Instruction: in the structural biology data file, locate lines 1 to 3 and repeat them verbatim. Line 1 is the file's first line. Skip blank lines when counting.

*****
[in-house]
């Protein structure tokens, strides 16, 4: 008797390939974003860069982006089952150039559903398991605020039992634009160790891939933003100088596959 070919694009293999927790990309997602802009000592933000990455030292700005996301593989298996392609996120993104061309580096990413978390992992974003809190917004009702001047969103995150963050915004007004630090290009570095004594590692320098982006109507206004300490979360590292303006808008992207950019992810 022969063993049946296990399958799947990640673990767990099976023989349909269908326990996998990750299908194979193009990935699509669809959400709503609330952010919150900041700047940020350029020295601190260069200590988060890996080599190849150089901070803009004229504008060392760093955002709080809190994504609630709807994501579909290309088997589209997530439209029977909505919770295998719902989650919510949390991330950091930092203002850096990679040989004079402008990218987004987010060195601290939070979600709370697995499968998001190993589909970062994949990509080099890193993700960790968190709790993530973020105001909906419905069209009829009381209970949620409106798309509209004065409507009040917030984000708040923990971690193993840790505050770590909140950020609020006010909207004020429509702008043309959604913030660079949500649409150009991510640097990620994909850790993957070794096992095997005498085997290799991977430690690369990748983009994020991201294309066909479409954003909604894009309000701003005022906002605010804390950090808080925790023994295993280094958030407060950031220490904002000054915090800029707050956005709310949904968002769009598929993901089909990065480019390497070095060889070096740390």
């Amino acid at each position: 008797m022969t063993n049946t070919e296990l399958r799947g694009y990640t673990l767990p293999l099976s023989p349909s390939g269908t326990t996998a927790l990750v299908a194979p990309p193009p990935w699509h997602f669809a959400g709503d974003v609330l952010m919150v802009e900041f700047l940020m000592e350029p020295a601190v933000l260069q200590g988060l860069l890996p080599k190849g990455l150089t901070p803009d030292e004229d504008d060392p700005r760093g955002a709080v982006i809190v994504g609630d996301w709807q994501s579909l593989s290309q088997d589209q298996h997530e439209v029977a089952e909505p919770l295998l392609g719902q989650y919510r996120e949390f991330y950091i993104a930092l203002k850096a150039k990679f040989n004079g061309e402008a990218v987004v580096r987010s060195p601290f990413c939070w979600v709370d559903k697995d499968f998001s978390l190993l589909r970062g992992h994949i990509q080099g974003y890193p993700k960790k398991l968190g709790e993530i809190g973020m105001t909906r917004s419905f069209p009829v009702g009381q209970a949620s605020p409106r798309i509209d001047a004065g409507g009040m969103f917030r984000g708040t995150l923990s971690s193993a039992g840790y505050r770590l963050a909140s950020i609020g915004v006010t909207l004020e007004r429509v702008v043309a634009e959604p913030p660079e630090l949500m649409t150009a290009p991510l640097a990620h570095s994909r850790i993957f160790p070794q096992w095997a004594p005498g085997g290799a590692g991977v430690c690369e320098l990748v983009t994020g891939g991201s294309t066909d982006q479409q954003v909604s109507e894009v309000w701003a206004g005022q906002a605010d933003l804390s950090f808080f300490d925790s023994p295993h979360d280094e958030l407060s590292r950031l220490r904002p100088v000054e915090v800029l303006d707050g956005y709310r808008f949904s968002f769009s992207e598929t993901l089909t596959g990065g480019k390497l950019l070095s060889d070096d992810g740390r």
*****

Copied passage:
[in-house]
């Protein structure tokens, strides 16, 4: 008797390939974003860069982006089952150039559903398991605020039992634009160790891939933003100088596959 070919694009293999927790990309997602802009000592933000990455030292700005996301593989298996392609996120993104061309580096990413978390992992974003809190917004009702001047969103995150963050915004007004630090290009570095004594590692320098982006109507206004300490979360590292303006808008992207950019992810 022969063993049946296990399958799947990640673990767990099976023989349909269908326990996998990750299908194979193009990935699509669809959400709503609330952010919150900041700047940020350029020295601190260069200590988060890996080599190849150089901070803009004229504008060392760093955002709080809190994504609630709807994501579909290309088997589209997530439209029977909505919770295998719902989650919510949390991330950091930092203002850096990679040989004079402008990218987004987010060195601290939070979600709370697995499968998001190993589909970062994949990509080099890193993700960790968190709790993530973020105001909906419905069209009829009381209970949620409106798309509209004065409507009040917030984000708040923990971690193993840790505050770590909140950020609020006010909207004020429509702008043309959604913030660079949500649409150009991510640097990620994909850790993957070794096992095997005498085997290799991977430690690369990748983009994020991201294309066909479409954003909604894009309000701003005022906002605010804390950090808080925790023994295993280094958030407060950031220490904002000054915090800029707050956005709310949904968002769009598929993901089909990065480019390497070095060889070096740390």
């Amino acid at each position: 008797m022969t063993n049946t070919e296990l399958r799947g694009y990640t673990l767990p293999l099976s023989p349909s390939g269908t326990t996998a927790l990750v299908a194979p990309p193009p990935w699509h997602f669809a959400g709503d974003v609330l952010m919150v802009e900041f700047l940020m000592e350029p020295a601190v933000l260069q200590g988060l860069l890996p080599k190849g990455l150089t901070p803009d030292e004229d504008d060392p700005r760093g955002a709080v982006i809190v994504g609630d996301w709807q994501s579909l593989s290309q088997d589209q298996h997530e439209v029977a089952e909505p919770l295998l392609g719902q989650y919510r996120e949390f991330y950091i993104a930092l203002k850096a150039k990679f040989n004079g061309e402008a990218v987004v580096r987010s060195p601290f990413c939070w979600v709370d559903k697995d499968f998001s978390l190993l589909r970062g992992h994949i990509q080099g974003y890193p993700k960790k398991l968190g709790e993530i809190g973020m105001t909906r917004s419905f069209p009829v009702g009381q209970a949620s605020p409106r798309i509209d001047a004065g409507g009040m969103f917030r984000g708040t995150l923990s971690s193993a039992g840790y505050r770590l963050a909140s950020i609020g915004v006010t909207l004020e007004r429509v702008v043309a634009e959604p913030p660079e630090l949500m649409t150009a290009p991510l640097a990620h570095s994909r850790i993957f160790p070794q096992w095997a004594p005498g085997g290799a590692g991977v430690c690369e320098l990748v983009t994020g891939g991201s294309t066909d982006q479409q954003v909604s109507e894009v309000w701003a206004g005022q906002a605010d933003l804390s950090f808080f300490d925790s023994p295993h979360d280094e958030l407060s590292r950031l220490r904002p100088v000054e915090v800029l303006d707050g956005y709310r808008f949904s968002f769009s992207e598929t993901l089909t596959g990065g480019k390497l950019l070095s060889d070096d992810g740390r």